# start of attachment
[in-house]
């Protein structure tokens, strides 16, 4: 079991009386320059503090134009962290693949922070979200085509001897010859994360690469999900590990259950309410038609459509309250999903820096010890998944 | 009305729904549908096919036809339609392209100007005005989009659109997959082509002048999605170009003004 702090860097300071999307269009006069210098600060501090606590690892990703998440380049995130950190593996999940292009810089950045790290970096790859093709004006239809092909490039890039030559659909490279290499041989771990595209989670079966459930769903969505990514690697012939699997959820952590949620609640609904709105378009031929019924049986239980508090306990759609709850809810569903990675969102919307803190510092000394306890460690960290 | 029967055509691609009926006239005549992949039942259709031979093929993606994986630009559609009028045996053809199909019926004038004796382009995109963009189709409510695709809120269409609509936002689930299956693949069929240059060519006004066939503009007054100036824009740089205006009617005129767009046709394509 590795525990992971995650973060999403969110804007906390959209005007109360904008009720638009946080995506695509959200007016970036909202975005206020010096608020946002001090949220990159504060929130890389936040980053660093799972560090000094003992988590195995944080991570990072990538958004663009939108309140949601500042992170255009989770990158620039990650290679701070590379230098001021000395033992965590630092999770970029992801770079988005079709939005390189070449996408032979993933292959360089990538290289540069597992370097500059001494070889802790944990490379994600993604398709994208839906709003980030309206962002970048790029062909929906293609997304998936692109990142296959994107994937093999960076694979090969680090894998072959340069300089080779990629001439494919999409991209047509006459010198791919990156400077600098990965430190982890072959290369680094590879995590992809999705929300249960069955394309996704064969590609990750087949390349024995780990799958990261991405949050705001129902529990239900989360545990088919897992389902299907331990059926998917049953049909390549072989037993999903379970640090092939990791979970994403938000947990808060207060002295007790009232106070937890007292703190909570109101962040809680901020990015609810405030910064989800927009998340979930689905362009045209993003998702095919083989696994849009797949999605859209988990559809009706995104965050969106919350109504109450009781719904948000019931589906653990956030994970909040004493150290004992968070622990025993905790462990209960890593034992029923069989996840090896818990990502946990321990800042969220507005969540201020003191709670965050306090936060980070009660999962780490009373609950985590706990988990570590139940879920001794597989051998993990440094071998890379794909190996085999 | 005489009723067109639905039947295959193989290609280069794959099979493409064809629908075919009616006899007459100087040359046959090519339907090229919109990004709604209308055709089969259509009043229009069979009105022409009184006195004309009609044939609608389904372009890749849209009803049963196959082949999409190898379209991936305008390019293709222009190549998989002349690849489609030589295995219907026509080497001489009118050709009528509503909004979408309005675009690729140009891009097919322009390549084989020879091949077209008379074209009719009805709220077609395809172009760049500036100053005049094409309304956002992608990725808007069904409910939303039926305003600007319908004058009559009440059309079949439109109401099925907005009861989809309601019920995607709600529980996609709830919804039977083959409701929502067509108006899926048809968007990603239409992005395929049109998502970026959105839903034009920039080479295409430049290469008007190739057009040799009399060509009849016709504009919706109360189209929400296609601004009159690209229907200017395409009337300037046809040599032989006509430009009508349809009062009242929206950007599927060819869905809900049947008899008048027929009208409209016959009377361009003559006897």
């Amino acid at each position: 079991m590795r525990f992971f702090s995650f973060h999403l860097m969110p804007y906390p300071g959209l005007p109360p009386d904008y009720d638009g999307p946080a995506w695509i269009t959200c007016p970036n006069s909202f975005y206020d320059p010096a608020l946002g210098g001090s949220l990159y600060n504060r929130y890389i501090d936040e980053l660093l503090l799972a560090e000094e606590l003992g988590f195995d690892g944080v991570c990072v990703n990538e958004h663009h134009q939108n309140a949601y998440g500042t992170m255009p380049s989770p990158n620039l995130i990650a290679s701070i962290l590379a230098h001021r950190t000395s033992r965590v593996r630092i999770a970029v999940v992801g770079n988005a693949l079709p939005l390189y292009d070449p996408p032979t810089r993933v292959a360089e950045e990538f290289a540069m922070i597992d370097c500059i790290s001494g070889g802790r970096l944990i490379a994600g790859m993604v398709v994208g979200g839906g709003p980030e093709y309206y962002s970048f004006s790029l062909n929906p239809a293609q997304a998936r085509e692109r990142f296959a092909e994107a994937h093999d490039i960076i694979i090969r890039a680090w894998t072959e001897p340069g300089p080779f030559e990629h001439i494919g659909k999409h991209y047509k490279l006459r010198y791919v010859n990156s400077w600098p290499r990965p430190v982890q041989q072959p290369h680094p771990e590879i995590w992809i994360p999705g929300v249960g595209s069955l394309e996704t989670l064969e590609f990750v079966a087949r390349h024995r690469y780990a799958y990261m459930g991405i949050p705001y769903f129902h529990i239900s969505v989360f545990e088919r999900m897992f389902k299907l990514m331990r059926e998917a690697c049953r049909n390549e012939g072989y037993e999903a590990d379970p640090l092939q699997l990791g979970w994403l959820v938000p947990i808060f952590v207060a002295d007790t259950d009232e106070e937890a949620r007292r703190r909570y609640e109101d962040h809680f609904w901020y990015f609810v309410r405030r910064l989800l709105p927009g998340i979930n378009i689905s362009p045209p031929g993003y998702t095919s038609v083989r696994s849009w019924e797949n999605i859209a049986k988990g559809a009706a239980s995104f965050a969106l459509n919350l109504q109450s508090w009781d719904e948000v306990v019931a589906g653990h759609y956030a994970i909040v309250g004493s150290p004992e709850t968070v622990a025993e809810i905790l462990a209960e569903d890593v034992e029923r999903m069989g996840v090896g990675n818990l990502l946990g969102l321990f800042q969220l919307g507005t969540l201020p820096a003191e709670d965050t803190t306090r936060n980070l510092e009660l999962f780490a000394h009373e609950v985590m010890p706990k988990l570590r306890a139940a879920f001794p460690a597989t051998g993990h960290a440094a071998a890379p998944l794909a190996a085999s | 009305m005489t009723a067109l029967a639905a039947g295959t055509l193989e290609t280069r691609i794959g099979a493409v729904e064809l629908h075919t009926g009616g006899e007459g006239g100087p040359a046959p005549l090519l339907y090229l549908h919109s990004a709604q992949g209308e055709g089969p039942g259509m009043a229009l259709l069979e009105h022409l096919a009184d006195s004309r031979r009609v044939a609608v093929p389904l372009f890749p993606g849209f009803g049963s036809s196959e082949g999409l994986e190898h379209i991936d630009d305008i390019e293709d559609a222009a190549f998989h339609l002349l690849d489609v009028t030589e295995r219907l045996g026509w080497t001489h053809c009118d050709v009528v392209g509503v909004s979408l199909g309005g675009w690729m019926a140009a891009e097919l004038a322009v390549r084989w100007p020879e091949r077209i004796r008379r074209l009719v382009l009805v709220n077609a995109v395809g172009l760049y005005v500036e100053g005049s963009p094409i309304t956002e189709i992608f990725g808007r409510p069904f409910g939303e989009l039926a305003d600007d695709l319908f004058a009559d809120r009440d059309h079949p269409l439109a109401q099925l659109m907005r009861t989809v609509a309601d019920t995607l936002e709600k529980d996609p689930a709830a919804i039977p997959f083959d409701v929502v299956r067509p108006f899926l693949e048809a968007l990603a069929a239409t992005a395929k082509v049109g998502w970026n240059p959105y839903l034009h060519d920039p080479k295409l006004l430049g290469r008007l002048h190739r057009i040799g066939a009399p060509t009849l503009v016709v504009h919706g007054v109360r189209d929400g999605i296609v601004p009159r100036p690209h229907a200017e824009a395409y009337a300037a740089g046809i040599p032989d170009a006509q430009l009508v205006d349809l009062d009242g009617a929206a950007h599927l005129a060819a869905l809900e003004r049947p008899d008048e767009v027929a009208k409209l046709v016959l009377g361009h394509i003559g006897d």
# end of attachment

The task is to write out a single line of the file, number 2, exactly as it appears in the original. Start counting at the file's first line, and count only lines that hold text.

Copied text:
């Protein structure tokens, strides 16, 4: 079991009386320059503090134009962290693949922070979200085509001897010859994360690469999900590990259950309410038609459509309250999903820096010890998944 | 009305729904549908096919036809339609392209100007005005989009659109997959082509002048999605170009003004 702090860097300071999307269009006069210098600060501090606590690892990703998440380049995130950190593996999940292009810089950045790290970096790859093709004006239809092909490039890039030559659909490279290499041989771990595209989670079966459930769903969505990514690697012939699997959820952590949620609640609904709105378009031929019924049986239980508090306990759609709850809810569903990675969102919307803190510092000394306890460690960290 | 029967055509691609009926006239005549992949039942259709031979093929993606994986630009559609009028045996053809199909019926004038004796382009995109963009189709409510695709809120269409609509936002689930299956693949069929240059060519006004066939503009007054100036824009740089205006009617005129767009046709394509 590795525990992971995650973060999403969110804007906390959209005007109360904008009720638009946080995506695509959200007016970036909202975005206020010096608020946002001090949220990159504060929130890389936040980053660093799972560090000094003992988590195995944080991570990072990538958004663009939108309140949601500042992170255009989770990158620039990650290679701070590379230098001021000395033992965590630092999770970029992801770079988005079709939005390189070449996408032979993933292959360089990538290289540069597992370097500059001494070889802790944990490379994600993604398709994208839906709003980030309206962002970048790029062909929906293609997304998936692109990142296959994107994937093999960076694979090969680090894998072959340069300089080779990629001439494919999409991209047509006459010198791919990156400077600098990965430190982890072959290369680094590879995590992809999705929300249960069955394309996704064969590609990750087949390349024995780990799958990261991405949050705001129902529990239900989360545990088919897992389902299907331990059926998917049953049909390549072989037993999903379970640090092939990791979970994403938000947990808060207060002295007790009232106070937890007292703190909570109101962040809680901020990015609810405030910064989800927009998340979930689905362009045209993003998702095919083989696994849009797949999605859209988990559809009706995104965050969106919350109504109450009781719904948000019931589906653990956030994970909040004493150290004992968070622990025993905790462990209960890593034992029923069989996840090896818990990502946990321990800042969220507005969540201020003191709670965050306090936060980070009660999962780490009373609950985590706990988990570590139940879920001794597989051998993990440094071998890379794909190996085999 | 005489009723067109639905039947295959193989290609280069794959099979493409064809629908075919009616006899007459100087040359046959090519339907090229919109990004709604209308055709089969259509009043229009069979009105022409009184006195004309009609044939609608389904372009890749849209009803049963196959082949999409190898379209991936305008390019293709222009190549998989002349690849489609030589295995219907026509080497001489009118050709009528509503909004979408309005675009690729140009891009097919322009390549084989020879091949077209008379074209009719009805709220077609395809172009760049500036100053005049094409309304956002992608990725808007069904409910939303039926305003600007319908004058009559009440059309079949439109109401099925907005009861989809309601019920995607709600529980996609709830919804039977083959409701929502067509108006899926048809968007990603239409992005395929049109998502970026959105839903034009920039080479295409430049290469008007190739057009040799009399060509009849016709504009919706109360189209929400296609601004009159690209229907200017395409009337300037046809040599032989006509430009009508349809009062009242929206950007599927060819869905809900049947008899008048027929009208409209016959009377361009003559006897």